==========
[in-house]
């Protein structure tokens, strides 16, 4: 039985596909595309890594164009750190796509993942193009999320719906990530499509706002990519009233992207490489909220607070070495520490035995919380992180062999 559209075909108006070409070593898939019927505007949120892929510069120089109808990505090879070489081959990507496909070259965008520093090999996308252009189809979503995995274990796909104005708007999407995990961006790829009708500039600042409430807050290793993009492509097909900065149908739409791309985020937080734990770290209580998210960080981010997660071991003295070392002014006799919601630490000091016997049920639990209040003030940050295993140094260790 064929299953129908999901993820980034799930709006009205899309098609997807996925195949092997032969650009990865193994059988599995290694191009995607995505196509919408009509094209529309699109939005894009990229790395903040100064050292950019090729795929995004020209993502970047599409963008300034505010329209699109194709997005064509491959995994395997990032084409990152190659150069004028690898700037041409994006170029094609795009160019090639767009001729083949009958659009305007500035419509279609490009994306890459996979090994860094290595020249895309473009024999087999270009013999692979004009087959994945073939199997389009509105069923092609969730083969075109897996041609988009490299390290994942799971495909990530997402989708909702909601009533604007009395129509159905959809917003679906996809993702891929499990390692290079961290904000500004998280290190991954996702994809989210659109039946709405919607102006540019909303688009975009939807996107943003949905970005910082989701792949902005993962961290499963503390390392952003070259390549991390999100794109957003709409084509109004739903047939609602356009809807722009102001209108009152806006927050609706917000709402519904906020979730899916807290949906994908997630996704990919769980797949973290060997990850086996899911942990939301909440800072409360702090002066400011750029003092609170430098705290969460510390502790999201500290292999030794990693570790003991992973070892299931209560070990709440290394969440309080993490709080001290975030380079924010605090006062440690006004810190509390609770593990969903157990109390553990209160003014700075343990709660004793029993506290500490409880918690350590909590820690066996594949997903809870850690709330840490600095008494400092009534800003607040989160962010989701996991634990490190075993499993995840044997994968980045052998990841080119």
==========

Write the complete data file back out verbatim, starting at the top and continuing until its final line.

[in-house]
């Protein structure tokens, strides 16, 4: 039985596909595309890594164009750190796509993942193009999320719906990530499509706002990519009233992207490489909220607070070495520490035995919380992180062999 559209075909108006070409070593898939019927505007949120892929510069120089109808990505090879070489081959990507496909070259965008520093090999996308252009189809979503995995274990796909104005708007999407995990961006790829009708500039600042409430807050290793993009492509097909900065149908739409791309985020937080734990770290209580998210960080981010997660071991003295070392002014006799919601630490000091016997049920639990209040003030940050295993140094260790 064929299953129908999901993820980034799930709006009205899309098609997807996925195949092997032969650009990865193994059988599995290694191009995607995505196509919408009509094209529309699109939005894009990229790395903040100064050292950019090729795929995004020209993502970047599409963008300034505010329209699109194709997005064509491959995994395997990032084409990152190659150069004028690898700037041409994006170029094609795009160019090639767009001729083949009958659009305007500035419509279609490009994306890459996979090994860094290595020249895309473009024999087999270009013999692979004009087959994945073939199997389009509105069923092609969730083969075109897996041609988009490299390290994942799971495909990530997402989708909702909601009533604007009395129509159905959809917003679906996809993702891929499990390692290079961290904000500004998280290190991954996702994809989210659109039946709405919607102006540019909303688009975009939807996107943003949905970005910082989701792949902005993962961290499963503390390392952003070259390549991390999100794109957003709409084509109004739903047939609602356009809807722009102001209108009152806006927050609706917000709402519904906020979730899916807290949906994908997630996704990919769980797949973290060997990850086996899911942990939301909440800072409360702090002066400011750029003092609170430098705290969460510390502790999201500290292999030794990693570790003991992973070892299931209560070990709440290394969440309080993490709080001290975030380079924010605090006062440690006004810190509390609770593990969903157990109390553990209160003014700075343990709660004793029993506290500490409880918690350590909590820690066996594949997903809870850690709330840490600095008494400092009534800003607040989160962010989701996991634990490190075993499993995840044997994968980045052998990841080119």